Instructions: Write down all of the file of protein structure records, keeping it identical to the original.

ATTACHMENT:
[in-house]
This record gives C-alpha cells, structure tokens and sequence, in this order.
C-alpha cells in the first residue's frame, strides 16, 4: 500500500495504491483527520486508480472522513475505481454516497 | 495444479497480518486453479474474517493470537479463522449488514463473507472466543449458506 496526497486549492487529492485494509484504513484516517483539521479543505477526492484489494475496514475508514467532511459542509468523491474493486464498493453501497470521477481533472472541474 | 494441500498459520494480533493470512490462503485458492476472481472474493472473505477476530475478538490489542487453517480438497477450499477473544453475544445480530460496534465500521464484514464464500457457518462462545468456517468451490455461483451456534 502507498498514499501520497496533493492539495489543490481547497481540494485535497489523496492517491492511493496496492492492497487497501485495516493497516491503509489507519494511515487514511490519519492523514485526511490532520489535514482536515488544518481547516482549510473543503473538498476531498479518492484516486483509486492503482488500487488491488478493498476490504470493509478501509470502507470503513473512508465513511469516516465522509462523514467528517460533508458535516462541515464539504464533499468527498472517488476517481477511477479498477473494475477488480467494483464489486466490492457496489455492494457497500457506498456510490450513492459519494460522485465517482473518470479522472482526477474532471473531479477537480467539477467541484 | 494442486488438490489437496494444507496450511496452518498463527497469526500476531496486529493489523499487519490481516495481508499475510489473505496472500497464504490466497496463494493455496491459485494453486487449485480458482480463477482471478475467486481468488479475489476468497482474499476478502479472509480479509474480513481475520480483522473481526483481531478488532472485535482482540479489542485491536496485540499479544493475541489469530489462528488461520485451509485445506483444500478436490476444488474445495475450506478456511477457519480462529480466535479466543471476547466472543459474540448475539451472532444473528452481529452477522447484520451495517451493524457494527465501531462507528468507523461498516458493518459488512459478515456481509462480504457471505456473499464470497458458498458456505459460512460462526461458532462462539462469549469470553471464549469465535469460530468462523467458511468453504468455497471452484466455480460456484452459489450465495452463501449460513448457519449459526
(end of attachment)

[in-house]
This record gives C-alpha cells, structure tokens and sequence, in this order.
C-alpha cells in the first residue's frame, strides 16, 4: 500500500495504491483527520486508480472522513475505481454516497 | 495444479497480518486453479474474517493470537479463522449488514463473507472466543449458506 496526497486549492487529492485494509484504513484516517483539521479543505477526492484489494475496514475508514467532511459542509468523491474493486464498493453501497470521477481533472472541474 | 494441500498459520494480533493470512490462503485458492476472481472474493472473505477476530475478538490489542487453517480438497477450499477473544453475544445480530460496534465500521464484514464464500457457518462462545468456517468451490455461483451456534 502507498498514499501520497496533493492539495489543490481547497481540494485535497489523496492517491492511493496496492492492497487497501485495516493497516491503509489507519494511515487514511490519519492523514485526511490532520489535514482536515488544518481547516482549510473543503473538498476531498479518492484516486483509486492503482488500487488491488478493498476490504470493509478501509470502507470503513473512508465513511469516516465522509462523514467528517460533508458535516462541515464539504464533499468527498472517488476517481477511477479498477473494475477488480467494483464489486466490492457496489455492494457497500457506498456510490450513492459519494460522485465517482473518470479522472482526477474532471473531479477537480467539477467541484 | 494442486488438490489437496494444507496450511496452518498463527497469526500476531496486529493489523499487519490481516495481508499475510489473505496472500497464504490466497496463494493455496491459485494453486487449485480458482480463477482471478475467486481468488479475489476468497482474499476478502479472509480479509474480513481475520480483522473481526483481531478488532472485535482482540479489542485491536496485540499479544493475541489469530489462528488461520485451509485445506483444500478436490476444488474445495475450506478456511477457519480462529480466535479466543471476547466472543459474540448475539451472532444473528452481529452477522447484520451495517451493524457494527465501531462507528468507523461498516458493518459488512459478515456481509462480504457471505456473499464470497458458498458456505459460512460462526461458532462462539462469549469470553471464549469465535469460530468462523467458511468453504468455497471452484466455480460456484452459489450465495452463501449460513448457519449459526